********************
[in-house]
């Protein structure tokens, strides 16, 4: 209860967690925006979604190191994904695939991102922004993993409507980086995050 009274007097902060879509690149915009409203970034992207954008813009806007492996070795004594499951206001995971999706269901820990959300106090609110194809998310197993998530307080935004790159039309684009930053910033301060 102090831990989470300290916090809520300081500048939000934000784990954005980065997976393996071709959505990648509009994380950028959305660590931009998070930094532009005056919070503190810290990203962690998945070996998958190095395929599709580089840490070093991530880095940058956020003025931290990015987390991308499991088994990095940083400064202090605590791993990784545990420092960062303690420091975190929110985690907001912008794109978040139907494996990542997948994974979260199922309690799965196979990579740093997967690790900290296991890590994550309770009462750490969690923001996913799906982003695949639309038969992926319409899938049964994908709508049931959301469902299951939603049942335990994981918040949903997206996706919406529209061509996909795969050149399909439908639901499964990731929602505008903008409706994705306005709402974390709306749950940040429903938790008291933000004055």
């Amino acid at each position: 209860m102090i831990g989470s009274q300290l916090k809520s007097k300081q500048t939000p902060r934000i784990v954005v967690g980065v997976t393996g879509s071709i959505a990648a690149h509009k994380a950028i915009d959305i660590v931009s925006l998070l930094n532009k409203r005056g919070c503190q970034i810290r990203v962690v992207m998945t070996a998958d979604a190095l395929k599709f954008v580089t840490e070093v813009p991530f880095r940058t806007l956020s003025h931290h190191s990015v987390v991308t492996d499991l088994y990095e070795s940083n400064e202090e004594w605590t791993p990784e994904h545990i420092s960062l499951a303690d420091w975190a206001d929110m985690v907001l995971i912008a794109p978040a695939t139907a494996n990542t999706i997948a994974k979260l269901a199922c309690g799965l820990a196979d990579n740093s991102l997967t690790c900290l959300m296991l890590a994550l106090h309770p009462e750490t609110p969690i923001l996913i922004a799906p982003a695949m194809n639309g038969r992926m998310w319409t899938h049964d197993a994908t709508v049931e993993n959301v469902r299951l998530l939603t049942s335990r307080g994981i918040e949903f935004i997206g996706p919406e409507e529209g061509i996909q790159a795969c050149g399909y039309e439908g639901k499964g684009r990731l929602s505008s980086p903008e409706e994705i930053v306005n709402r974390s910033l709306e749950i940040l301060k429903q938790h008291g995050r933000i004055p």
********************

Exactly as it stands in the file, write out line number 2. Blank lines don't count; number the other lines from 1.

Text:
């Protein structure tokens, strides 16, 4: 209860967690925006979604190191994904695939991102922004993993409507980086995050 009274007097902060879509690149915009409203970034992207954008813009806007492996070795004594499951206001995971999706269901820990959300106090609110194809998310197993998530307080935004790159039309684009930053910033301060 102090831990989470300290916090809520300081500048939000934000784990954005980065997976393996071709959505990648509009994380950028959305660590931009998070930094532009005056919070503190810290990203962690998945070996998958190095395929599709580089840490070093991530880095940058956020003025931290990015987390991308499991088994990095940083400064202090605590791993990784545990420092960062303690420091975190929110985690907001912008794109978040139907494996990542997948994974979260199922309690799965196979990579740093997967690790900290296991890590994550309770009462750490969690923001996913799906982003695949639309038969992926319409899938049964994908709508049931959301469902299951939603049942335990994981918040949903997206996706919406529209061509996909795969050149399909439908639901499964990731929602505008903008409706994705306005709402974390709306749950940040429903938790008291933000004055």